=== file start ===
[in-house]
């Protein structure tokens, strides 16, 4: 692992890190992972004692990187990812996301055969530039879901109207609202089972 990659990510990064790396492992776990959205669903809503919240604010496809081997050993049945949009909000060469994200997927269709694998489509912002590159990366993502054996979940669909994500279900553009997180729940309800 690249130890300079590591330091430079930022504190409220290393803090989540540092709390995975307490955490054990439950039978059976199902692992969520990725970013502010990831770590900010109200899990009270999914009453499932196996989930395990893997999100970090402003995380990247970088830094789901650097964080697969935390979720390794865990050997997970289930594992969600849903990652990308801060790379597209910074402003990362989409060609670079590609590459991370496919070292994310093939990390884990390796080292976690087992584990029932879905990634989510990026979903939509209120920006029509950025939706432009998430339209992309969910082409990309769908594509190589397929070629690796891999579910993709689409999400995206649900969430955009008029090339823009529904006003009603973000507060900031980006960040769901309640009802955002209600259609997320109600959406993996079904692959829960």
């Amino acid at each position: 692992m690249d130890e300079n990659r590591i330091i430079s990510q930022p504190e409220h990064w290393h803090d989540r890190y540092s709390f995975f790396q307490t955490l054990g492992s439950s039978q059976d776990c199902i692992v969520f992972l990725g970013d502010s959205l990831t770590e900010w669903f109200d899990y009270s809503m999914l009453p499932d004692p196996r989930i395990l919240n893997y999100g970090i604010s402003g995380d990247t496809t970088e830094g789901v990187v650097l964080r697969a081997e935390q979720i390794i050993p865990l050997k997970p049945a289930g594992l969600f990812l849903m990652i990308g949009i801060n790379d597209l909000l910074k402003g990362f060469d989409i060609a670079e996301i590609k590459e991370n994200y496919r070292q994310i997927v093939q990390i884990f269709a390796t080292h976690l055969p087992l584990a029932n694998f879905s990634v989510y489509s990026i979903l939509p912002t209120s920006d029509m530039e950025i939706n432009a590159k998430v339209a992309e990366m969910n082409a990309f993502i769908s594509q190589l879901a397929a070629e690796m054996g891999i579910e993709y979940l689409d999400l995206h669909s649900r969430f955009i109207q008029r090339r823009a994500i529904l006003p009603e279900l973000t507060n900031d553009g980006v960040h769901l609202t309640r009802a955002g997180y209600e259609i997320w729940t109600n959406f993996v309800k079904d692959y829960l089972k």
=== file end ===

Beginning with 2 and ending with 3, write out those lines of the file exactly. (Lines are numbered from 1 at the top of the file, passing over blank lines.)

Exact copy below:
């Protein structure tokens, strides 16, 4: 692992890190992972004692990187990812996301055969530039879901109207609202089972 990659990510990064790396492992776990959205669903809503919240604010496809081997050993049945949009909000060469994200997927269709694998489509912002590159990366993502054996979940669909994500279900553009997180729940309800 690249130890300079590591330091430079930022504190409220290393803090989540540092709390995975307490955490054990439950039978059976199902692992969520990725970013502010990831770590900010109200899990009270999914009453499932196996989930395990893997999100970090402003995380990247970088830094789901650097964080697969935390979720390794865990050997997970289930594992969600849903990652990308801060790379597209910074402003990362989409060609670079590609590459991370496919070292994310093939990390884990390796080292976690087992584990029932879905990634989510990026979903939509209120920006029509950025939706432009998430339209992309969910082409990309769908594509190589397929070629690796891999579910993709689409999400995206649900969430955009008029090339823009529904006003009603973000507060900031980006960040769901309640009802955002209600259609997320109600959406993996079904692959829960």
């Amino acid at each position: 692992m690249d130890e300079n990659r590591i330091i430079s990510q930022p504190e409220h990064w290393h803090d989540r890190y540092s709390f995975f790396q307490t955490l054990g492992s439950s039978q059976d776990c199902i692992v969520f992972l990725g970013d502010s959205l990831t770590e900010w669903f109200d899990y009270s809503m999914l009453p499932d004692p196996r989930i395990l919240n893997y999100g970090i604010s402003g995380d990247t496809t970088e830094g789901v990187v650097l964080r697969a081997e935390q979720i390794i050993p865990l050997k997970p049945a289930g594992l969600f990812l849903m990652i990308g949009i801060n790379d597209l909000l910074k402003g990362f060469d989409i060609a670079e996301i590609k590459e991370n994200y496919r070292q994310i997927v093939q990390i884990f269709a390796t080292h976690l055969p087992l584990a029932n694998f879905s990634v989510y489509s990026i979903l939509p912002t209120s920006d029509m530039e950025i939706n432009a590159k998430v339209a992309e990366m969910n082409a990309f993502i769908s594509q190589l879901a397929a070629e690796m054996g891999i579910e993709y979940l689409d999400l995206h669909s649900r969430f955009i109207q008029r090339r823009a994500i529904l006003p009603e279900l973000t507060n900031d553009g980006v960040h769901l609202t309640r009802a955002g997180y209600e259609i997320w729940t109600n959406f993996v309800k079904d692959y829960l089972k």